Ettinger became interested in cryonics as a teenager, when he read the Neil Ronald Jones short story, “The Jameson Satellite”. In the story, the professor searches “for a means by which the body could be preserved perfectly forever”.  And, “Quite suddenly one day he had conceived the answer to the puzzling problem which obsessed his mind, leaving him awed with its wild, uncanny potentialities.

“He would have his body shot into space enclosed in a rocket to become a satellite of the earth as long as the earth continued to exist. He reasoned logically. Any material substance, whether of organic or inorganic origin, cast into the depths of space would exist indefinitely…. He would remain in perfect preservation, while on earth millions of generations of mankind would live and die, their bodies to moulder into the dust of the forgotten past… What a magnificent idea!”

While Ettinger reasoned logically that Jameson’s (or James’) idea was impossible, he came up with a magnificently illogical idea of his own. In 1962 he self-published his book “The Prospects of Immortality”, suggesting that if bodies were cryogenically frozen, they may be reanimated at a later date, when technology catches up with science fiction. After examining such practical and philosophical matters as “the effects of freezing and cooling”, “freezing and religion” and “the manners, modes and morals of tomorrow”, Ettinger concluded by writing: “Then, for the first time in the history of the world, it will be au revoir but not goodbye.”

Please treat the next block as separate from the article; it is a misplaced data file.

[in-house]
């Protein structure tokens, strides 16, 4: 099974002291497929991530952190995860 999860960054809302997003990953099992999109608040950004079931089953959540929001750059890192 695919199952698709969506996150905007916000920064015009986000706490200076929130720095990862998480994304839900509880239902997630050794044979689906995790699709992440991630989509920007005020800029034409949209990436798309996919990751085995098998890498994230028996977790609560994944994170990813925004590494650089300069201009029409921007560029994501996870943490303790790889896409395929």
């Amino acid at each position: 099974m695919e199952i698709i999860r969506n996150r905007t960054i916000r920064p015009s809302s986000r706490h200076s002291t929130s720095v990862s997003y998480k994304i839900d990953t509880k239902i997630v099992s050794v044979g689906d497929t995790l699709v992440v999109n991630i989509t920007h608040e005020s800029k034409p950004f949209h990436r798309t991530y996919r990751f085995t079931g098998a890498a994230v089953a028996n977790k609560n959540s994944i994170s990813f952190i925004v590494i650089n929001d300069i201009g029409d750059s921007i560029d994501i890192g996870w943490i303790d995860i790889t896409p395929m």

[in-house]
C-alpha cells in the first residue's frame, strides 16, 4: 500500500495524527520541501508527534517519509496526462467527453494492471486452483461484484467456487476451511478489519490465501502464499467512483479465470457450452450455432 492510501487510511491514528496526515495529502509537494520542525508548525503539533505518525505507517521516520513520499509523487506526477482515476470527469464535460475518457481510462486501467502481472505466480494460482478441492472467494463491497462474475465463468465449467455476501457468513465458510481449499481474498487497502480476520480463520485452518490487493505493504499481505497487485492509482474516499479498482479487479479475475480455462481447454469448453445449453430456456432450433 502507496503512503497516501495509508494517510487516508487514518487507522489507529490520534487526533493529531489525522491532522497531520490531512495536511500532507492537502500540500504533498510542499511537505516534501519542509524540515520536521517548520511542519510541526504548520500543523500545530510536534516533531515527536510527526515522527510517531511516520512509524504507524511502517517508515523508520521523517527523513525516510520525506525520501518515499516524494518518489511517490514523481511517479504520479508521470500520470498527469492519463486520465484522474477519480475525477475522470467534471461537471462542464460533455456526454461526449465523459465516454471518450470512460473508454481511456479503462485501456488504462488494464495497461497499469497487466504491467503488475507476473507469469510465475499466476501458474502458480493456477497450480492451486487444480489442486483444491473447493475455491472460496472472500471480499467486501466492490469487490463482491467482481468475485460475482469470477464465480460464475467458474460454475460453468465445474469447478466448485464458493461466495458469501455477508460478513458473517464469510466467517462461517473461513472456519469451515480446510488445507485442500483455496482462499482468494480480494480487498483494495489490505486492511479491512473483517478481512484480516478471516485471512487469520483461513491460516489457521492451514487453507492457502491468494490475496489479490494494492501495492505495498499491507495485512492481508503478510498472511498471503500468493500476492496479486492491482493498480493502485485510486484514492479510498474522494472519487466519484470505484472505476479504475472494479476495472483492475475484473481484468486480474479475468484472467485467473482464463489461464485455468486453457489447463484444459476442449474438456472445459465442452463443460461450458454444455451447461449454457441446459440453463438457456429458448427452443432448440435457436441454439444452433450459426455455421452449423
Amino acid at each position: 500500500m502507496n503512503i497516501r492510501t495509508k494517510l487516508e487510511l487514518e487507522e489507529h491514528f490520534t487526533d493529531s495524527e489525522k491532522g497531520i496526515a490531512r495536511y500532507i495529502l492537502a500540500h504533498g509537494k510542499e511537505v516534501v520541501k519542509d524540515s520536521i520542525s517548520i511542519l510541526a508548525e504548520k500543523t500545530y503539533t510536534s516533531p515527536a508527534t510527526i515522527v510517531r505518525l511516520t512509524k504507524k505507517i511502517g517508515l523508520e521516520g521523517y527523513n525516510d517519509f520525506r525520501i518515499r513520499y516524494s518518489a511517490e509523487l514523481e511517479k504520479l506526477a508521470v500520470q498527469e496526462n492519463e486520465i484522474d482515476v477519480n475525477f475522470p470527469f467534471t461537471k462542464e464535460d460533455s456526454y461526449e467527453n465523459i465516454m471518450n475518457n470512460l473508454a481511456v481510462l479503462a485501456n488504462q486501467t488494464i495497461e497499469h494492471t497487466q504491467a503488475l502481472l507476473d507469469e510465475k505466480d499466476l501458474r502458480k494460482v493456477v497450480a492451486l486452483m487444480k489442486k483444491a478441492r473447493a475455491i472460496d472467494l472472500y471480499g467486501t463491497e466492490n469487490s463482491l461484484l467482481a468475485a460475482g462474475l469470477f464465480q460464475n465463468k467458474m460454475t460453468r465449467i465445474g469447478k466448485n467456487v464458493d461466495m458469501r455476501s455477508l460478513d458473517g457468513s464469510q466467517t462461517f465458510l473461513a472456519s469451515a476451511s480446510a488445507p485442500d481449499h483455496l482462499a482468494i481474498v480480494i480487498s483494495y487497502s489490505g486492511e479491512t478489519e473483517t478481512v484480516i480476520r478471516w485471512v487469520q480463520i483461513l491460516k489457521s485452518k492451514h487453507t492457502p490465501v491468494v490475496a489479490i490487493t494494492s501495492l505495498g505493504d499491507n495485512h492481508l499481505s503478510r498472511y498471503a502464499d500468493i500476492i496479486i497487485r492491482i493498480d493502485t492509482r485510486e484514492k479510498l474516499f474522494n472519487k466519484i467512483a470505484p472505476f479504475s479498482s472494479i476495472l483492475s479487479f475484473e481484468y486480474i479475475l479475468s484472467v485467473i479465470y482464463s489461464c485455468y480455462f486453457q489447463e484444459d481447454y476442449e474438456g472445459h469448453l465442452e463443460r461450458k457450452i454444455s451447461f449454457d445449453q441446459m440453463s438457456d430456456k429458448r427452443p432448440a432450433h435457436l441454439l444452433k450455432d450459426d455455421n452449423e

Almost 50 years after Ettinger wrote those words, we’re not much closer to achieving immortality – should we even desire it. It’s revealing that on the Cryonics Institute’s FAQ site, one of the questions is: “Are there public statements by eminent scientists who recognise that cryonics has scientific merit?” Admittedly the answer references a “Scientists Open Letter on Cryonics”, which has 61 signatures, but a quick scan of the signees shows the majority are not qualified in neuroscience.

A heavy-handed disclaimer adds: “Note that cryonics is science-based, but cannot correctly be called current science. Cryonics is based on expectations of the repair capabilities of future science. Although the projection is less, possible human habitation of Mars is similarly a science-based concept based on projections of the capabilities of current science.” We won’t be around for Robert Ettinger to point and laugh at us if we’re wrong, but we’re pretty sure that human habitation on Mars has a better chance of happening before he is brought back to life again.

A loyal core of followers, including his son David, would beg to differ. “We’re obviously sad [about his death],” Ettinger junior was quoted in The Washington Post. But, “We were able to freeze him under optimum conditions, so he’s got another chance.” If there’s one thing that cryonics has achieved to date, it’s to offer a sense of hope to those left behind. Call it religion, with a sci-fi veneer. DM